Vascular markers support lupus treatment

Lupus nephritis, or kidney inflammation, is a complication of systemic lupus erythematosus (SLE or lupus). Patients can have flares of lupus nephritis, and these may lead to chronic kidney disease. Researchers presenting at the 2011 American College of Rheumatology annual meeting may have identified biomarkers that could support diagnosis treatment and help research.

The researchers looked at the outcomes from treatment with mycophenolate mofetil or azathioprine in 52 patients from the maintenance phase of the Aspreva Lupus Management Study. The patients who failed therapy had higher levels of urinary adiponectin, plasma and urinary monocyte chemotactic protein-1 and plasma nitric oxide. Increased levels of endothelial protein C receptor also appeared to mark those patients who failed therapy.

Using predictive and prognostic biomarkers could help doctors predict when flares might happen and what the outcome from treatment might be, so supporting treatment choices. They could also direct drug development down some new routes.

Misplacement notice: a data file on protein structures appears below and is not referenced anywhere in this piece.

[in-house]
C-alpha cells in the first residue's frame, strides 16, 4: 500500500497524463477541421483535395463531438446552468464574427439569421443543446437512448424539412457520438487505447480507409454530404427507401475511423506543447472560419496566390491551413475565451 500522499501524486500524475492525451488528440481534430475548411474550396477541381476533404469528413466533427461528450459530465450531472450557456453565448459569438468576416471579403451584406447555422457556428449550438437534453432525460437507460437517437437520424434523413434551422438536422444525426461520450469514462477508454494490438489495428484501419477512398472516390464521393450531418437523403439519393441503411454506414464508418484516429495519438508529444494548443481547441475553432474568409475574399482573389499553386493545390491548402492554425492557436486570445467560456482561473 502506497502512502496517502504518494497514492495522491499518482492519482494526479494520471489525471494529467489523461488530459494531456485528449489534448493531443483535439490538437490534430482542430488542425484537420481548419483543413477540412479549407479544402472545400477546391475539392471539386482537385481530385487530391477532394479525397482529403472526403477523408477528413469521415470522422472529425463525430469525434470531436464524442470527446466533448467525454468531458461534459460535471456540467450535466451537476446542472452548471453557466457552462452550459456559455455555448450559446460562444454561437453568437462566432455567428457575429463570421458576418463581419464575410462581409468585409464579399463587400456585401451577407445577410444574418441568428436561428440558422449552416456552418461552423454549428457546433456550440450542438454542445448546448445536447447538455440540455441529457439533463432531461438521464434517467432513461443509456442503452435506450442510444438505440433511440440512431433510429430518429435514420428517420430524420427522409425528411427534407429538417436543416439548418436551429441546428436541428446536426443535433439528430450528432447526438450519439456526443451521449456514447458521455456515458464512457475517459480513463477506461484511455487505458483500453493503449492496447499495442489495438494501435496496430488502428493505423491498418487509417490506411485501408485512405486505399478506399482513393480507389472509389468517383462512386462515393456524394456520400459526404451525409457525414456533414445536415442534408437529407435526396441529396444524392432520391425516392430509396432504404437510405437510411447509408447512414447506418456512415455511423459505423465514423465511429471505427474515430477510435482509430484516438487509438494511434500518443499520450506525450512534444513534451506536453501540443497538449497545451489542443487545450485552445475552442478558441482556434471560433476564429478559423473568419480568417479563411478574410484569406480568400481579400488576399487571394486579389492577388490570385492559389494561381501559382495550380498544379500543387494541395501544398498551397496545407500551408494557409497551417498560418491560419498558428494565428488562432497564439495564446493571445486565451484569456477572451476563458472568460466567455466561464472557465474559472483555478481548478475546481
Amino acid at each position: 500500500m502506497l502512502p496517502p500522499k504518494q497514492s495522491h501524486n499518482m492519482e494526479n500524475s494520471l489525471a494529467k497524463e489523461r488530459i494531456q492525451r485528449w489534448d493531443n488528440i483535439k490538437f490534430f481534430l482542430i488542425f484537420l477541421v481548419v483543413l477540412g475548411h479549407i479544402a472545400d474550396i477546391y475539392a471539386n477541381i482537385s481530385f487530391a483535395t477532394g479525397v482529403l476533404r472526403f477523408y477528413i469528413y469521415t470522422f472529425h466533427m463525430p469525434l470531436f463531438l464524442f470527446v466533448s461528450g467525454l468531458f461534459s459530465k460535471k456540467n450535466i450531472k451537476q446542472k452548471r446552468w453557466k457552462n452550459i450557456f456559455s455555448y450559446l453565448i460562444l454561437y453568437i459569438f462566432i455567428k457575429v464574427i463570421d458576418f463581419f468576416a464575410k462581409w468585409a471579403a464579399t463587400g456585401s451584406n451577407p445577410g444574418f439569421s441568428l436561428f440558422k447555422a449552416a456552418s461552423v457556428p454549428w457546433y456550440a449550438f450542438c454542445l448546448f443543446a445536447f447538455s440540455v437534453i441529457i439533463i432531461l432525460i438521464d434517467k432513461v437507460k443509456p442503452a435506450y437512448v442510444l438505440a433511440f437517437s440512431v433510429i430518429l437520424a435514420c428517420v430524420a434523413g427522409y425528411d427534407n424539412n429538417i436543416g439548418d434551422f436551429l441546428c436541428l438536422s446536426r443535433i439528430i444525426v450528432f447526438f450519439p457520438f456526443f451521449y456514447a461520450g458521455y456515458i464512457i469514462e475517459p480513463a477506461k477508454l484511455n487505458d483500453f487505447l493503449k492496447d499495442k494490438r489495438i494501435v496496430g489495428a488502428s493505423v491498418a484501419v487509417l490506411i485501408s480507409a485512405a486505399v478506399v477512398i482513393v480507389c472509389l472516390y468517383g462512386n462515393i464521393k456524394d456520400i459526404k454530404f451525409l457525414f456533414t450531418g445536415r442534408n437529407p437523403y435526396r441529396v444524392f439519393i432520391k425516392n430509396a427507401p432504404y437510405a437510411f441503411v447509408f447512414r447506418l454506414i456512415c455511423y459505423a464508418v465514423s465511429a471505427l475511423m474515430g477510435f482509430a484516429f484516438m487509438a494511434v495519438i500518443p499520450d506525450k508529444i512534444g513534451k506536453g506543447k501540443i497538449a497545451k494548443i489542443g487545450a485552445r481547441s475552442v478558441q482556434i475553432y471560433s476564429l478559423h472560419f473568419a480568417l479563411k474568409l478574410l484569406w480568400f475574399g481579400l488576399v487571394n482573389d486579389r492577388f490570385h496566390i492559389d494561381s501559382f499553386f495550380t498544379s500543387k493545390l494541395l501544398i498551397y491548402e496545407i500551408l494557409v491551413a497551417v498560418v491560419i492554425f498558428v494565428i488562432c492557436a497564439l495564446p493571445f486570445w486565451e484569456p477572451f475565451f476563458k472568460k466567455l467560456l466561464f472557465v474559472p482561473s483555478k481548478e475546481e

"These findings support my hypothesis that vascular derived biomarkers would have clinical utility to segregate patients on the bases of response and non-response. So, I think we are headed in the right direction and that this can lead to new ways of treating lupus nephritis," lead investigator Robert Clancy, M.D., Associate Professor of Medicine at New York University School of Medicine told Renal & Urology News.

- see the article in Renal & Urology News

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